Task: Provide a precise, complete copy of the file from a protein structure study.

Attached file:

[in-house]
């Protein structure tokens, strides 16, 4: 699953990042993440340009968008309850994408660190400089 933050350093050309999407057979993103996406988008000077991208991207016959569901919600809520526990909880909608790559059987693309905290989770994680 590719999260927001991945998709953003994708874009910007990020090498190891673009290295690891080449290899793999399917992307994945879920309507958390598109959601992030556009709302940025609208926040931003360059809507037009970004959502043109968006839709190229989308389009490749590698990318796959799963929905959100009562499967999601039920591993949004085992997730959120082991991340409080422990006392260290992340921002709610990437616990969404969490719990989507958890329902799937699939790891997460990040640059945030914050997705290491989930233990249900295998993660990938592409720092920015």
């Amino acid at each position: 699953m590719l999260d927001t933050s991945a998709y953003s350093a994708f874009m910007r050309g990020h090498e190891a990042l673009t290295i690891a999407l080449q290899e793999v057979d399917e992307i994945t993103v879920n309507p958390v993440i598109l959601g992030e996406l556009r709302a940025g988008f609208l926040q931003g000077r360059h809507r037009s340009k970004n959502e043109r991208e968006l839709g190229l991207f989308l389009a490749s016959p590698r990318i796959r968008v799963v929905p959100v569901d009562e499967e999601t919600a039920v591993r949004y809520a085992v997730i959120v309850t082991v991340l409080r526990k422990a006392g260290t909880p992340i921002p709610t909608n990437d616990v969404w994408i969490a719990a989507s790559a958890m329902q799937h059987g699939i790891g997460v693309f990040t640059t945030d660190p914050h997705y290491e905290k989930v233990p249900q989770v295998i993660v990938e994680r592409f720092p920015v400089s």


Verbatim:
[in-house]
């Protein structure tokens, strides 16, 4: 699953990042993440340009968008309850994408660190400089 933050350093050309999407057979993103996406988008000077991208991207016959569901919600809520526990909880909608790559059987693309905290989770994680 590719999260927001991945998709953003994708874009910007990020090498190891673009290295690891080449290899793999399917992307994945879920309507958390598109959601992030556009709302940025609208926040931003360059809507037009970004959502043109968006839709190229989308389009490749590698990318796959799963929905959100009562499967999601039920591993949004085992997730959120082991991340409080422990006392260290992340921002709610990437616990969404969490719990989507958890329902799937699939790891997460990040640059945030914050997705290491989930233990249900295998993660990938592409720092920015």
């Amino acid at each position: 699953m590719l999260d927001t933050s991945a998709y953003s350093a994708f874009m910007r050309g990020h090498e190891a990042l673009t290295i690891a999407l080449q290899e793999v057979d399917e992307i994945t993103v879920n309507p958390v993440i598109l959601g992030e996406l556009r709302a940025g988008f609208l926040q931003g000077r360059h809507r037009s340009k970004n959502e043109r991208e968006l839709g190229l991207f989308l389009a490749s016959p590698r990318i796959r968008v799963v929905p959100v569901d009562e499967e999601t919600a039920v591993r949004y809520a085992v997730i959120v309850t082991v991340l409080r526990k422990a006392g260290t909880p992340i921002p709610t909608n990437d616990v969404w994408i969490a719990a989507s790559a958890m329902q799937h059987g699939i790891g997460v693309f990040t640059t945030d660190p914050h997705y290491e905290k989930v233990p249900q989770v295998i993660v990938e994680r592409f720092p920015v400089s």